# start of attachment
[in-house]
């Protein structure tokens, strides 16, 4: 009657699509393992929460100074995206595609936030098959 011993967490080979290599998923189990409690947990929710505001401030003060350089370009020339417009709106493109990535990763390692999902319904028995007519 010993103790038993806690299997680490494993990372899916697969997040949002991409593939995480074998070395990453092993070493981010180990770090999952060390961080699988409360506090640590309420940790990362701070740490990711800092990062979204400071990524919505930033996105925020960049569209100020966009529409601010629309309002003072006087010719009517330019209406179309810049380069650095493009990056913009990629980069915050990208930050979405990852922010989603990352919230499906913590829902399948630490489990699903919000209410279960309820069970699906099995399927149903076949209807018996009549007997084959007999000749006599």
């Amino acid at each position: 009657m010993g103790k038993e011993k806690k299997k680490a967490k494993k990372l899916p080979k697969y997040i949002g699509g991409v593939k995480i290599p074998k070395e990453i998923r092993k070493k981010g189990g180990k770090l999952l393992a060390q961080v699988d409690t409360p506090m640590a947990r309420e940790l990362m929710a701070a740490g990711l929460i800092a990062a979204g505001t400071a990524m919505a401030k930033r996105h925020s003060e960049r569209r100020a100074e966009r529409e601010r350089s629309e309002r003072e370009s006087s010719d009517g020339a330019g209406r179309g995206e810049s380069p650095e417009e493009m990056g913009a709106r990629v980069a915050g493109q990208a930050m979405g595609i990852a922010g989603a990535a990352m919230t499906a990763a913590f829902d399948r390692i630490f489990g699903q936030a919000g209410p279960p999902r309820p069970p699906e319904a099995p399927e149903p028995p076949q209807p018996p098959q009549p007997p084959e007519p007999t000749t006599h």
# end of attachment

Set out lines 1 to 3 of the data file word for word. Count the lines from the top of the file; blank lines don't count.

[in-house]
């Protein structure tokens, strides 16, 4: 009657699509393992929460100074995206595609936030098959 011993967490080979290599998923189990409690947990929710505001401030003060350089370009020339417009709106493109990535990763390692999902319904028995007519 010993103790038993806690299997680490494993990372899916697969997040949002991409593939995480074998070395990453092993070493981010180990770090999952060390961080699988409360506090640590309420940790990362701070740490990711800092990062979204400071990524919505930033996105925020960049569209100020966009529409601010629309309002003072006087010719009517330019209406179309810049380069650095493009990056913009990629980069915050990208930050979405990852922010989603990352919230499906913590829902399948630490489990699903919000209410279960309820069970699906099995399927149903076949209807018996009549007997084959007999000749006599």
């Amino acid at each position: 009657m010993g103790k038993e011993k806690k299997k680490a967490k494993k990372l899916p080979k697969y997040i949002g699509g991409v593939k995480i290599p074998k070395e990453i998923r092993k070493k981010g189990g180990k770090l999952l393992a060390q961080v699988d409690t409360p506090m640590a947990r309420e940790l990362m929710a701070a740490g990711l929460i800092a990062a979204g505001t400071a990524m919505a401030k930033r996105h925020s003060e960049r569209r100020a100074e966009r529409e601010r350089s629309e309002r003072e370009s006087s010719d009517g020339a330019g209406r179309g995206e810049s380069p650095e417009e493009m990056g913009a709106r990629v980069a915050g493109q990208a930050m979405g595609i990852a922010g989603a990535a990352m919230t499906a990763a913590f829902d399948r390692i630490f489990g699903q936030a919000g209410p279960p999902r309820p069970p699906e319904a099995p399927e149903p028995p076949q209807p018996p098959q009549p007997p084959e007519p007999t000749t006599h």